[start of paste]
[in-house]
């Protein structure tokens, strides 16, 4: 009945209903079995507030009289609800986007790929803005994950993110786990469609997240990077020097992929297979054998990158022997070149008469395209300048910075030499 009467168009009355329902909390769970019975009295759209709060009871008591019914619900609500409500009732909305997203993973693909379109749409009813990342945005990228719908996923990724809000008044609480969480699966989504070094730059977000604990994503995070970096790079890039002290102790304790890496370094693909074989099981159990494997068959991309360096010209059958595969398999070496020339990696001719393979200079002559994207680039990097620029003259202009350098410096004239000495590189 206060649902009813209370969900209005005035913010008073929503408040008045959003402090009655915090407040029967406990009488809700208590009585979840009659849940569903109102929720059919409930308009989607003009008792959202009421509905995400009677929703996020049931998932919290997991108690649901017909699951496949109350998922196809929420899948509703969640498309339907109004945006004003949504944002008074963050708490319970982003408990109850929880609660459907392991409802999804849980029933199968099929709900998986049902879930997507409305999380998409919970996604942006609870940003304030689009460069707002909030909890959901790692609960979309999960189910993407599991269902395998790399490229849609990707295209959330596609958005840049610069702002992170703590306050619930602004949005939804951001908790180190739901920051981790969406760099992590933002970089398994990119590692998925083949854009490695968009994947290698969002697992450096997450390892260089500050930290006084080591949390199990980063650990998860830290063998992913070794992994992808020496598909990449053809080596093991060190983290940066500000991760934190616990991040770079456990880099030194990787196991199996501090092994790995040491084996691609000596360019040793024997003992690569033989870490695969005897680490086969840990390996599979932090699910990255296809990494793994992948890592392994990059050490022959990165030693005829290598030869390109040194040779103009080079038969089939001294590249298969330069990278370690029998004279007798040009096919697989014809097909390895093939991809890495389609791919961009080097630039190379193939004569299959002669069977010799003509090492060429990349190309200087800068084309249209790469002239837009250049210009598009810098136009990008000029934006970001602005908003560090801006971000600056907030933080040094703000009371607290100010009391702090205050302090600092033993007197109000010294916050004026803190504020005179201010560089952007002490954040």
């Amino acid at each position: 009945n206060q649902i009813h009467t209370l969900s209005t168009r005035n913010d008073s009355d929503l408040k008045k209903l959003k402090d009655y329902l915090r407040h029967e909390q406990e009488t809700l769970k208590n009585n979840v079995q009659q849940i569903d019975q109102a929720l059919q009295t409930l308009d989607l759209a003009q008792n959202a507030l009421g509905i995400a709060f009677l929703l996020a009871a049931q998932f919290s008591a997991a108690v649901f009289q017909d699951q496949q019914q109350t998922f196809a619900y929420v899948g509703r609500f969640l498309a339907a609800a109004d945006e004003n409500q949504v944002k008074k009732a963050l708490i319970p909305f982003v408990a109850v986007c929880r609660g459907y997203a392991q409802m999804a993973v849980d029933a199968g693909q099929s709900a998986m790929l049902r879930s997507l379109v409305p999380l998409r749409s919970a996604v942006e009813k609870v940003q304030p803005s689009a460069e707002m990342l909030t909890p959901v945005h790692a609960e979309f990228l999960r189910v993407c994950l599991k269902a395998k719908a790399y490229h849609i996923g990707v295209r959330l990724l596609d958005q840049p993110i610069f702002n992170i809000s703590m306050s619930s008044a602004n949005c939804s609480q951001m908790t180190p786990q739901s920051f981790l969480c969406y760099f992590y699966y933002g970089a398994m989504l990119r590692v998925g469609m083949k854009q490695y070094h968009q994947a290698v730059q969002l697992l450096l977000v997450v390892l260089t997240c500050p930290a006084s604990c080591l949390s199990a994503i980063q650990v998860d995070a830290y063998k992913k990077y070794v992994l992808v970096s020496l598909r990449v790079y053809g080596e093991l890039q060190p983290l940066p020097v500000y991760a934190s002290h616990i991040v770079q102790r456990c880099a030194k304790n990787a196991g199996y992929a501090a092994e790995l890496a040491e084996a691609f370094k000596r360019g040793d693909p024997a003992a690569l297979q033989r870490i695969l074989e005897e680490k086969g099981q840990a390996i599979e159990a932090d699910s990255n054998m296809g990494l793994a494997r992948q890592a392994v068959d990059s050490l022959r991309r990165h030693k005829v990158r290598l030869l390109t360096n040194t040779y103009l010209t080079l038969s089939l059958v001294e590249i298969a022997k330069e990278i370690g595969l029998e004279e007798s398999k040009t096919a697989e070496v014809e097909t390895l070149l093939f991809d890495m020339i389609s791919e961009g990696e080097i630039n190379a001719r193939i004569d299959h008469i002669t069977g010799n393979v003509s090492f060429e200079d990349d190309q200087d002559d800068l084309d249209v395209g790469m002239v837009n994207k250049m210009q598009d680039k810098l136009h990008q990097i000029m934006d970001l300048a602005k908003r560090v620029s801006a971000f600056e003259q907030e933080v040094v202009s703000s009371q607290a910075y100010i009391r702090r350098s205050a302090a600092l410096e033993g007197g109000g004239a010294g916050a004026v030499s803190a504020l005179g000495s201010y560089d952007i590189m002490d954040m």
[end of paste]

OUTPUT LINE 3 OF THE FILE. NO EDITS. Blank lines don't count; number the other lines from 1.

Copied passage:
């Amino acid at each position: 009945n206060q649902i009813h009467t209370l969900s209005t168009r005035n913010d008073s009355d929503l408040k008045k209903l959003k402090d009655y329902l915090r407040h029967e909390q406990e009488t809700l769970k208590n009585n979840v079995q009659q849940i569903d019975q109102a929720l059919q009295t409930l308009d989607l759209a003009q008792n959202a507030l009421g509905i995400a709060f009677l929703l996020a009871a049931q998932f919290s008591a997991a108690v649901f009289q017909d699951q496949q019914q109350t998922f196809a619900y929420v899948g509703r609500f969640l498309a339907a609800a109004d945006e004003n409500q949504v944002k008074k009732a963050l708490i319970p909305f982003v408990a109850v986007c929880r609660g459907y997203a392991q409802m999804a993973v849980d029933a199968g693909q099929s709900a998986m790929l049902r879930s997507l379109v409305p999380l998409r749409s919970a996604v942006e009813k609870v940003q304030p803005s689009a460069e707002m990342l909030t909890p959901v945005h790692a609960e979309f990228l999960r189910v993407c994950l599991k269902a395998k719908a790399y490229h849609i996923g990707v295209r959330l990724l596609d958005q840049p993110i610069f702002n992170i809000s703590m306050s619930s008044a602004n949005c939804s609480q951001m908790t180190p786990q739901s920051f981790l969480c969406y760099f992590y699966y933002g970089a398994m989504l990119r590692v998925g469609m083949k854009q490695y070094h968009q994947a290698v730059q969002l697992l450096l977000v997450v390892l260089t997240c500050p930290a006084s604990c080591l949390s199990a994503i980063q650990v998860d995070a830290y063998k992913k990077y070794v992994l992808v970096s020496l598909r990449v790079y053809g080596e093991l890039q060190p983290l940066p020097v500000y991760a934190s002290h616990i991040v770079q102790r456990c880099a030194k304790n990787a196991g199996y992929a501090a092994e790995l890496a040491e084996a691609f370094k000596r360019g040793d693909p024997a003992a690569l297979q033989r870490i695969l074989e005897e680490k086969g099981q840990a390996i599979e159990a932090d699910s990255n054998m296809g990494l793994a494997r992948q890592a392994v068959d990059s050490l022959r991309r990165h030693k005829v990158r290598l030869l390109t360096n040194t040779y103009l010209t080079l038969s089939l059958v001294e590249i298969a022997k330069e990278i370690g595969l029998e004279e007798s398999k040009t096919a697989e070496v014809e097909t390895l070149l093939f991809d890495m020339i389609s791919e961009g990696e080097i630039n190379a001719r193939i004569d299959h008469i002669t069977g010799n393979v003509s090492f060429e200079d990349d190309q200087d002559d800068l084309d249209v395209g790469m002239v837009n994207k250049m210009q598009d680039k810098l136009h990008q990097i000029m934006d970001l300048a602005k908003r560090v620029s801006a971000f600056e003259q907030e933080v040094v202009s703000s009371q607290a910075y100010i009391r702090r350098s205050a302090a600092l410096e033993g007197g109000g004239a010294g916050a004026v030499s803190a504020l005179g000495s201010y560089d952007i590189m002490d954040m």